This copper toxicity is evident using all of the above parameters as
    proposed, and it presents a picture of adrenal gland impairment
    consistent through these 40 subjects. The uniform abnormalities seen on
    hair mineral assessment lends credence to the complaints of patients
    that have not been confirmed by blood or urine laboratory assessment.
    The forty subjects studied have remarkably similar mineral findings and
    equally remarkable symptoms reports. This is strong evidence for a
    definitive diagnostic entity.

    Additional insult to the copper burden could be a factor in those women
    using the birth control pill currently, or at some time in their past
    history. Alternative approaches to normalizing adrenal gland function
    and detoxifying the body of its copper burden seems appropriate and most
    likely slated for success. Eliminating the obvious copper sources,
    including the aggravating factor of the birth control pill, along with
    enhancement of the adrenal/immune response mechanism would seem appropriate.

    *

    Dr. William Risley is a 1961 graduate of the Palmer College-Midwest, and
    has chaired post-graduate faculty positions in Neurovascular Diagnosis
    and Hospital Protocol at Palmer. He is currently on the continuing
    education faculty at the Texas Chiropractic College, and is a consultant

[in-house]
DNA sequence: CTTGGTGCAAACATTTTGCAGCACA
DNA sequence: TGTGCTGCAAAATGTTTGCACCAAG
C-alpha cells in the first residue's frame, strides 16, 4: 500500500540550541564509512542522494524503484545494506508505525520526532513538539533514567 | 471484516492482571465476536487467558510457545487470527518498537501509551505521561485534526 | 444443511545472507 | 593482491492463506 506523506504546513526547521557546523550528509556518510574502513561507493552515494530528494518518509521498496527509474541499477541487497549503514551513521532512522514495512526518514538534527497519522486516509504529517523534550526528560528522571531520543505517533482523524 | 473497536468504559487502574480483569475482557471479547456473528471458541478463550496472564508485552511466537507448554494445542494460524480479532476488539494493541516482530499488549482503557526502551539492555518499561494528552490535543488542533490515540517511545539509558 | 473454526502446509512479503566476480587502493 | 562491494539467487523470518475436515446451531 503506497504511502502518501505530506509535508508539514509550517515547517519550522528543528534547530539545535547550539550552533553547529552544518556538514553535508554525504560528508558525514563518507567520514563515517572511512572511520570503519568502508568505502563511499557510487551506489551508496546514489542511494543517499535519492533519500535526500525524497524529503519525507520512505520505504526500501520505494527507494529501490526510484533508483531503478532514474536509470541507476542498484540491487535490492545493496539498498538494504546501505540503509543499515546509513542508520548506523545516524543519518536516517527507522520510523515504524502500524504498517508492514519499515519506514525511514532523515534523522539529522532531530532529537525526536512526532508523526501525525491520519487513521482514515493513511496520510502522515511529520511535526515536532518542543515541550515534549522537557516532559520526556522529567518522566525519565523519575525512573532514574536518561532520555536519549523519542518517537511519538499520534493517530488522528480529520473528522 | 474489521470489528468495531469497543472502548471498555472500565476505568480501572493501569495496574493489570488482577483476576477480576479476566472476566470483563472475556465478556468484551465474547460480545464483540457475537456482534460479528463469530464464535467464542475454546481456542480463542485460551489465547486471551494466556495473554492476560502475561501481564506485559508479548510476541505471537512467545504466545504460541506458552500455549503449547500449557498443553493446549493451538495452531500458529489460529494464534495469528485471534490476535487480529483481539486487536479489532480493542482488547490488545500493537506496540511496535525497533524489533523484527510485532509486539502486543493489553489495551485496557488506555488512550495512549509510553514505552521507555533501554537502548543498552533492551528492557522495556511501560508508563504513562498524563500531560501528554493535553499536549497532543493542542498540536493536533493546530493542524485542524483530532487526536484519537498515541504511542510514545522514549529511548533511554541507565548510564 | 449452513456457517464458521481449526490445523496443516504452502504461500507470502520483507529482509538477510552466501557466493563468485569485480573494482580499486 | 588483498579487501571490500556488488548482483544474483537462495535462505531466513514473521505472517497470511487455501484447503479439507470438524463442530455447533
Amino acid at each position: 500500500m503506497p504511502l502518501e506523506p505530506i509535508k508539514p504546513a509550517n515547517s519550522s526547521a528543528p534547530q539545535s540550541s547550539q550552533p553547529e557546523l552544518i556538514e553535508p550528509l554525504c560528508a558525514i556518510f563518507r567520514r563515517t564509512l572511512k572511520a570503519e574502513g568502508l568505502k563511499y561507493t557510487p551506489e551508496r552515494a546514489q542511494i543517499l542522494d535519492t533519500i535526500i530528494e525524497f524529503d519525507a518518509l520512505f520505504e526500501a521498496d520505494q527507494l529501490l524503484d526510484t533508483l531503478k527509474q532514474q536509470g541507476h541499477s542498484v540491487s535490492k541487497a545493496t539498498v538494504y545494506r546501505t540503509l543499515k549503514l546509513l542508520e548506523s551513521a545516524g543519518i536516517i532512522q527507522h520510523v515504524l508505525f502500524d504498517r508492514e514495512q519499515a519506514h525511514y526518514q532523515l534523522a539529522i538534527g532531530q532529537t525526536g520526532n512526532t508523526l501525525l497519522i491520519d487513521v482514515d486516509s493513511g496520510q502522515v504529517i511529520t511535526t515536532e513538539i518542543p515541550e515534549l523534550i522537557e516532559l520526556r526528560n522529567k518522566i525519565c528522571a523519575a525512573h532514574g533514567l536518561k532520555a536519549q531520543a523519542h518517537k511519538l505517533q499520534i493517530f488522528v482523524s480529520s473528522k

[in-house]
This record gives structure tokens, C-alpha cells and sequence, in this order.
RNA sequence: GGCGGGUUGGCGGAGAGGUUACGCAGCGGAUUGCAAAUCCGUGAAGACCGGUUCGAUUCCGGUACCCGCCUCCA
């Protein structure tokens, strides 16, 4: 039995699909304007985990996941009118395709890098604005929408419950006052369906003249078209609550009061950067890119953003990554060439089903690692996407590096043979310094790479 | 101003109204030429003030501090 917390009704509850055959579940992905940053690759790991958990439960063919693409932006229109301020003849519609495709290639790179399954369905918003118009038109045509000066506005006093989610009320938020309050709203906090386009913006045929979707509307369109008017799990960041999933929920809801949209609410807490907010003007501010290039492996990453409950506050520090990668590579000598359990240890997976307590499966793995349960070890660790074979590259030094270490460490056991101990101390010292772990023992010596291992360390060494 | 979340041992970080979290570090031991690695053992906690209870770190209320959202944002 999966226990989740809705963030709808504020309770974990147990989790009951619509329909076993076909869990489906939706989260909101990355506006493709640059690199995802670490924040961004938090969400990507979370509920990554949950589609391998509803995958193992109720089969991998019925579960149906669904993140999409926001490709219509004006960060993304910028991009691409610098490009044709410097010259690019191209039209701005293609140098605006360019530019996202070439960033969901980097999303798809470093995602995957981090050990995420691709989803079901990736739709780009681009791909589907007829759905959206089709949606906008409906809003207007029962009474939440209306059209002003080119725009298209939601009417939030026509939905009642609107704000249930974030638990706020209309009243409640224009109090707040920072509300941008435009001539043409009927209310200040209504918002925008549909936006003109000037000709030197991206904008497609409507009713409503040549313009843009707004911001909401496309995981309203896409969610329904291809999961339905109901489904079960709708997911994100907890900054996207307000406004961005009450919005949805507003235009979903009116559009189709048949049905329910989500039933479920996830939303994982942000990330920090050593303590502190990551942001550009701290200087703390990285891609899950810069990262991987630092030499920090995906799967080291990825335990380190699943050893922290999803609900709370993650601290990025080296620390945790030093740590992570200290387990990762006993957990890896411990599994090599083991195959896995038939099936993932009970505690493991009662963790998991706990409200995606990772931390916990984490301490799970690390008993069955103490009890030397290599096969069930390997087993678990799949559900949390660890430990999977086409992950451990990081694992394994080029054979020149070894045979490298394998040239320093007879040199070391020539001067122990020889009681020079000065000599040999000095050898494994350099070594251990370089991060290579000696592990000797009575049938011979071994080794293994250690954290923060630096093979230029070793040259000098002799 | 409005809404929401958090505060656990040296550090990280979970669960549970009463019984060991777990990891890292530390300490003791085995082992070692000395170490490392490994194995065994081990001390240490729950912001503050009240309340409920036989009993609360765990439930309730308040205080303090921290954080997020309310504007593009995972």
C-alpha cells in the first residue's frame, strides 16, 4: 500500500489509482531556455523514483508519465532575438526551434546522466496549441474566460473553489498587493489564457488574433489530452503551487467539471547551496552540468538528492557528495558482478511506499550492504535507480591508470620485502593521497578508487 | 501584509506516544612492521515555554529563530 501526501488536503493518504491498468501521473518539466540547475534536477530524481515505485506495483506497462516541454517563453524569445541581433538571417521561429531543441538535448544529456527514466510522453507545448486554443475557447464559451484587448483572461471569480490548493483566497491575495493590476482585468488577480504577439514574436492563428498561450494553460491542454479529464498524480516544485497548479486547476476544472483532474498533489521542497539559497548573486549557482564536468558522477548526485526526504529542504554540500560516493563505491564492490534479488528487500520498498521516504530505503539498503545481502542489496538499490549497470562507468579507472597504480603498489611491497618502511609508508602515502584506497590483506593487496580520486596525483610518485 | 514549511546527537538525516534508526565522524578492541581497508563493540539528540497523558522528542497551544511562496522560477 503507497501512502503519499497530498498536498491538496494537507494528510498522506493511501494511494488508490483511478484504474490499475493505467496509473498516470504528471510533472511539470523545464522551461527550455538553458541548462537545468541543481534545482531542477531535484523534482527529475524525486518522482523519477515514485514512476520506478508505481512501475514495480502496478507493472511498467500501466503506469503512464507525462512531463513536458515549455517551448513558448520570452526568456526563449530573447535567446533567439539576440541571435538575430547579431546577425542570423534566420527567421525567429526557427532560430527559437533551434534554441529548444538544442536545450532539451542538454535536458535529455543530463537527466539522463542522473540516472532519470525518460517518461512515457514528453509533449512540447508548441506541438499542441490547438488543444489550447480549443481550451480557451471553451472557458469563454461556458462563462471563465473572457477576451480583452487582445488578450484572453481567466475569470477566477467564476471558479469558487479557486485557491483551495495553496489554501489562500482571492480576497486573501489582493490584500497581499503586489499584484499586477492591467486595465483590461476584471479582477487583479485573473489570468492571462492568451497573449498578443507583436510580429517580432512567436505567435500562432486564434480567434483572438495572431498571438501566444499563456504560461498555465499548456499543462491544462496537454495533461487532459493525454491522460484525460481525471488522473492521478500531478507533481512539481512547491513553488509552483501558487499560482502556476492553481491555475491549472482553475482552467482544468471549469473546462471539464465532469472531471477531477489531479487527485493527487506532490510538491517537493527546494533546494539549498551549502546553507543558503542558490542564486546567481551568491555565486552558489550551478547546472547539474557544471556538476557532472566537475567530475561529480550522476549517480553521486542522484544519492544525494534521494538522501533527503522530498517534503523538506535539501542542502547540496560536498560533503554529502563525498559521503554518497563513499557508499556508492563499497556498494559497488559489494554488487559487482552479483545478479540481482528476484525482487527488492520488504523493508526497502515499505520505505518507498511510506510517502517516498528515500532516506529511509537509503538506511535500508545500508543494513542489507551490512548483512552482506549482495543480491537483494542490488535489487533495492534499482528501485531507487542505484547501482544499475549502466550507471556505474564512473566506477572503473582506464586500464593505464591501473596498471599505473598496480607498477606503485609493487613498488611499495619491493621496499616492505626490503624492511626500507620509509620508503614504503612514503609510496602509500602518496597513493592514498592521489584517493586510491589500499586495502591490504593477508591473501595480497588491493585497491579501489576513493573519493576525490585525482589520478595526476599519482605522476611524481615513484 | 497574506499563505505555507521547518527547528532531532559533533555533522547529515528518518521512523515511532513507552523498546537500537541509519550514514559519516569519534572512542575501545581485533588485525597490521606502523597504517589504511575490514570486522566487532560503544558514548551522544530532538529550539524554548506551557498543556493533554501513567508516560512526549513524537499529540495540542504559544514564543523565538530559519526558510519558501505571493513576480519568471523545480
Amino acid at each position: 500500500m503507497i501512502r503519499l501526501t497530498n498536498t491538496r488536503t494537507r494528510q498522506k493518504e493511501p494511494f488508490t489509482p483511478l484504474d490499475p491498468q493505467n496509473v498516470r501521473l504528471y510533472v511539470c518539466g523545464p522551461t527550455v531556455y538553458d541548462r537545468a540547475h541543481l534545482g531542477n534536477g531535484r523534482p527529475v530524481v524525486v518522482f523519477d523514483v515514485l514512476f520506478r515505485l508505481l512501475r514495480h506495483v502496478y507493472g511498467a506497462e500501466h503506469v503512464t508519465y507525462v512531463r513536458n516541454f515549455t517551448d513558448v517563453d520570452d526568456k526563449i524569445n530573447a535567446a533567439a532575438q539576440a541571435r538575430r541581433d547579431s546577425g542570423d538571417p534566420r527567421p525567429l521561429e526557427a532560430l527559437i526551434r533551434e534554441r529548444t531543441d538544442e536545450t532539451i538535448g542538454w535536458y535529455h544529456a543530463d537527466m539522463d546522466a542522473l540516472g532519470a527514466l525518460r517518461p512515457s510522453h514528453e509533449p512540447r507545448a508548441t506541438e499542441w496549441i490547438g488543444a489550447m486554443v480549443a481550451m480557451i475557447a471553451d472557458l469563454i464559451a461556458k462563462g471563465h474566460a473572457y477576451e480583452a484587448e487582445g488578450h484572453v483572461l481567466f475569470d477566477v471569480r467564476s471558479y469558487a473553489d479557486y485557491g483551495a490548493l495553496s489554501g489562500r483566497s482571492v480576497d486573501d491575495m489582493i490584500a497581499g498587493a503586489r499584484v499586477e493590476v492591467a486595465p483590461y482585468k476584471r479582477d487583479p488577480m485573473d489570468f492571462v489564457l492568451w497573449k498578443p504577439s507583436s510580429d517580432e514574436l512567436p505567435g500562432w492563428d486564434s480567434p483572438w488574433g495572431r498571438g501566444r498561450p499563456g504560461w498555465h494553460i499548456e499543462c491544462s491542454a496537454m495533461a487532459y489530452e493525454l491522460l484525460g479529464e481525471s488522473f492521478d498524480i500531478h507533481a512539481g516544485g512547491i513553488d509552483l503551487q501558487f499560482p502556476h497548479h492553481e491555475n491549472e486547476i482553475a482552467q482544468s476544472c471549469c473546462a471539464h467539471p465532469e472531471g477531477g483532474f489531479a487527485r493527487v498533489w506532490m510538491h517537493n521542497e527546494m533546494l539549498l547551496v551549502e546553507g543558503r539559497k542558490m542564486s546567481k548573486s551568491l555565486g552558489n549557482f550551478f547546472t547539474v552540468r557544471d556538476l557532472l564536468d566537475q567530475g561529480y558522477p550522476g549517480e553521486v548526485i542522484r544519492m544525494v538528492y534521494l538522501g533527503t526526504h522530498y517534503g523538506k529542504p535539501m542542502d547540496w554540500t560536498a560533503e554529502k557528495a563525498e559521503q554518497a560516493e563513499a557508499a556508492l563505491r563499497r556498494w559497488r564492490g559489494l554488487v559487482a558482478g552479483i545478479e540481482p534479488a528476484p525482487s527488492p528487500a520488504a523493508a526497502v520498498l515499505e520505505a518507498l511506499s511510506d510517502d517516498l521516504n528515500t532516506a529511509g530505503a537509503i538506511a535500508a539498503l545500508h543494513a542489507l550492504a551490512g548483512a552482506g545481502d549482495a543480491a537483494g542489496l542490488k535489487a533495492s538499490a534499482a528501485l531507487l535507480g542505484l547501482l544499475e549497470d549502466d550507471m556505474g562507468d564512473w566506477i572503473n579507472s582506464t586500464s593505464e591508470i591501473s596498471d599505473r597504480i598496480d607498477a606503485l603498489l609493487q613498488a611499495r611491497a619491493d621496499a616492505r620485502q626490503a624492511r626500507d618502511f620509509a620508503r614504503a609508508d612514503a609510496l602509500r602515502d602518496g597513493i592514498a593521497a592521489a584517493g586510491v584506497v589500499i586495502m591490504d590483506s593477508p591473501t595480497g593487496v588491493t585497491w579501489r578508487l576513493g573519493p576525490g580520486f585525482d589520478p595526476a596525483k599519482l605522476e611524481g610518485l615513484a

and educator for Analytical Research Laboratories in Phoenix. He was a
    former instructor in Plethysmography and Doppler for Diagnostics International.

    He is the author of 12 textbooks in general use by the chiropractic and
    medical professions, and was a developer and owner of First
    Chiropractic, a 175 franchise organization of chiropractic offices. His
    books are available at http://www.chirobooks.com.

    He is the co-inventor of the OWL (Optical Wallet Light), advertised
    nationally, and can be visited at http://www.walletlightbusinesscard.com.

    Comments may be addressed to Dr. Risley at Drrisley@a... or
    Mediserv@m....
    Ratio information at no cost, or information on copper can be requested
    at either E-mail address, requesting "ratios and "copper"" and supplying
    the sender's name and address.


    REFERENCES

    Eck, Paul C., Migraine Headaches, Articles published by The Eck
    Institute for Bio-energetics and Nutrition, Phoenix, Arizona, 1985.

    Pfeiffer, Carl C., Mental and Elemental Nutrients, Keats Publishing, New
    Canaan, Ct. 1975, p 439.

    Wilson, Lawrence, M.D., Nutritional balancing and hair mineral analysis.
    L.D. Wilson, Consultants, 1992.

    Leroy, Raymond. The effect of washing hair samples at the laboratory on
    various mineral levels. Accutrace Laboratories, Phoenix, Az. 1983

    Harrison, D.P. Copper as a factor in the dietary precipitation of
    migraine. Headache, 26(5):248-50, 1986.

    Eck, Paul C., Burnout, its cause and correction, Article published by
    The Eck Institute for Bio-energetics and Nutrition, Phoenix, Arizona, 1985.

    I.J.T. Davies, MB, MRCP (London), The Clinical Significance of the
    Biological Metals (Cordano, A., Baertl, J.M., and Graham, G.G. (1964).
    Pediatrics 34, 324.)


    William B. Risley, Sr., D.C.
    http://www.chirobooks.com
    http://www.walletlightbusinesscard.com